The family/community member and the patient received the same education and training by the nurse in the treatment clinic. The CSWs received the same TB treatment support training as the family/community member prior to the start of the intervention. The patients themselves did not receive a financial incentive as the treatment supporter provided the intervention. The CSWs received payment equivalent to US $5.75 per month for each patient and an additional payment equivalent to US $34.40 for each patient who completed treatment or was cured after 6 months. This was determined based on the overall funds available and weighted to incentivise treatment completion.

Outcome measures

Following the WHO definitions for TB treatment outcomes [14], the primary outcome measure was the proportion of patients with treatment success: treatment completion or cure. Secondary outcomes were the rates of other treatment outcomes (treatment completion, cure, default, death, treatment failure and transferred out) in the intervention group compared with the control group.

Data collection and analysis

We collected treatment outcomes from the TB register at the GSH (hard copy) and identified those receiving the intervention through their unique national TB number. A data entry clerk entered the data into Microsoft Access. Baseline characteristics were limited to the data that were routinely collected by the TB register. This included: age, sex, TB category, site of disease, HIV status and whether a patient was initiated on HIV treatment. We compared the baseline characteristics of the intervention and control groups using the chi-square test.

We compared the proportion of patients who had treatment success in the intervention and control groups using a chi-squared test for Fisher’s exact test of independence, where appropriate. In order to estimate the effect of having an incentivised treatment supporter on the success of treatment, a logistic regression model was implemented, utilising forward stepwise selection to identify covariates one by one that had to be included in the model, based on the results of the likelihood ratio test. The covariates entered into the model were pre-specified, and it was hypothesised before building the model that they may have a confounding effect. The model produced estimates of the coefficients and the corresponding standard errors for each covariate included in the model, alongside a Wald chi-square value and corresponding p-value, which were used to test the null hypothesis that the coefficient’s true value is zero. Confidence intervals (CIs) of 95 % were used to determine whether coefficients are significantly different from 0. Odds ratios (ORs) were also generated for each covariate. Analysis was undertaken using SPSS Statistics version 19.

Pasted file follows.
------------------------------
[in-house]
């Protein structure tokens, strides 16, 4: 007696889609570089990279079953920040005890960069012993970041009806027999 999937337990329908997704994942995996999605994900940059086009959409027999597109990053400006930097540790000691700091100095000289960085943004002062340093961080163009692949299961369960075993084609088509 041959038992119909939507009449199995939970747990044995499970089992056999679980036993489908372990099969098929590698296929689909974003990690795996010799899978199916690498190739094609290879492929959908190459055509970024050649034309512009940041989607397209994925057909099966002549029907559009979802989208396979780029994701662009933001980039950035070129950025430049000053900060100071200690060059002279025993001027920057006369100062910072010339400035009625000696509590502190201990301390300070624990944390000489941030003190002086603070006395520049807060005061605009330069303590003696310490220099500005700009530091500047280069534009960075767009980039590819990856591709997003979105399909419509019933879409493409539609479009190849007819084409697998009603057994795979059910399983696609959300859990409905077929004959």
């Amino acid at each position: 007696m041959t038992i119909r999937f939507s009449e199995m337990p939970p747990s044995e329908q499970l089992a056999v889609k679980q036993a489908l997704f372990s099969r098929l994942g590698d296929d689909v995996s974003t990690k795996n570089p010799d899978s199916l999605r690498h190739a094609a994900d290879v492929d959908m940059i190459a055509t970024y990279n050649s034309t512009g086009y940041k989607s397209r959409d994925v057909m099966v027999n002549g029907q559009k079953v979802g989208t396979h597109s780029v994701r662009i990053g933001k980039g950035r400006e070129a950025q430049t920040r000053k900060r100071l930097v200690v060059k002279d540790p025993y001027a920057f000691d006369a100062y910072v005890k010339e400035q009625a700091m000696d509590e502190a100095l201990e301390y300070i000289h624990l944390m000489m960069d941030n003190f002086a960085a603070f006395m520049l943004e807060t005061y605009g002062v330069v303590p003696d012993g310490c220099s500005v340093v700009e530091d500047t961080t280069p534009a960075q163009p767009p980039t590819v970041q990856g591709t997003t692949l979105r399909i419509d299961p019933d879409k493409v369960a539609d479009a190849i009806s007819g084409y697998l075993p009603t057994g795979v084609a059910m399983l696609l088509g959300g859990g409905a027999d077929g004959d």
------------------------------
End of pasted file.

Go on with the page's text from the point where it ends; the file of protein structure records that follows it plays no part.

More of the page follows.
Sample size calculation

A treatment success rate of 72 % was assumed, which was the national treatment success rate in 2010 when this study was undertaken [15]. We estimated that a 13 % increase in treatment success would be relevant for the public health programme, as it would increase treatment success to the Stop TB target of 85 %. Using alpha of 0.05, power of 0.9 and 900 patients in the control group, a sample size of 92 in the intervention group was required.


This study was approved by the Swaziland Ministry of Health Ethics Committee, reference MH-599C.


Of the 1077 patients initiated on TB treatment between 1st January 2010 and 30th September 2011 at the GSH, 916 patients received standard care (control group) and 161 patients received support from treatment supporters who were given financial incentives (intervention group). The baseline characteristics of the two groups are presented in Table 2. There were no statistical differences for age and gender between the two groups, but they did differ in HIV status, with the intervention group having a lower proportion of patients with co-infection (77.4 versus 68.9 %, p = 0.021).
Table 2

Baseline characteristics of patients


Control (N, %)

Intervention (N, %)






Male sex

457 (50.1)

72 (44.7)




0–14 years

172 (18.8)

27 (16.8)


15–34 years

410 (44.8)

76 (47.2)


≥35 years

333 (36.4)

57 (35.4)



1 (0.1)

1 (0.6)


TB category


I (any new case)

671 (73.3)

130 (80.7)


II (previously treated TB/TB meningitis)

135 (14.8)

14 (8.7)


III (children under 8)

107 (11.7)

17 (10.6)



3 (0.3)

0 (0)


Pulmonary disease

650 (71.0)

120 (74.5)


HIV status



707 (77.4)

111 (68.9)



184 (20.2)

47 (29.2)


Test not done

18 (2.0)

2 (1.2)



4 (0.4)

1 (0.6)


On HIV treatment

521 (73.7)

90 (81.1)


*p-value <0.05 i.e. statistically significant

Table 3 outlines treatment outcomes for the control and intervention groups. The intervention group had a higher chance of treatment success as compared with the control group: 72.7 % (117/161, 95 % CI 65.8–79.6 %) versus 60.4 % (553/916, 95 % CI 57.2–63.5 %), p = 0.003.
Table 3

Treatment outcomes for control and intervention groups


Control N,% (95 % CI)

Intervention N,% (95 % CI)


Treatment success

553, 60.4 %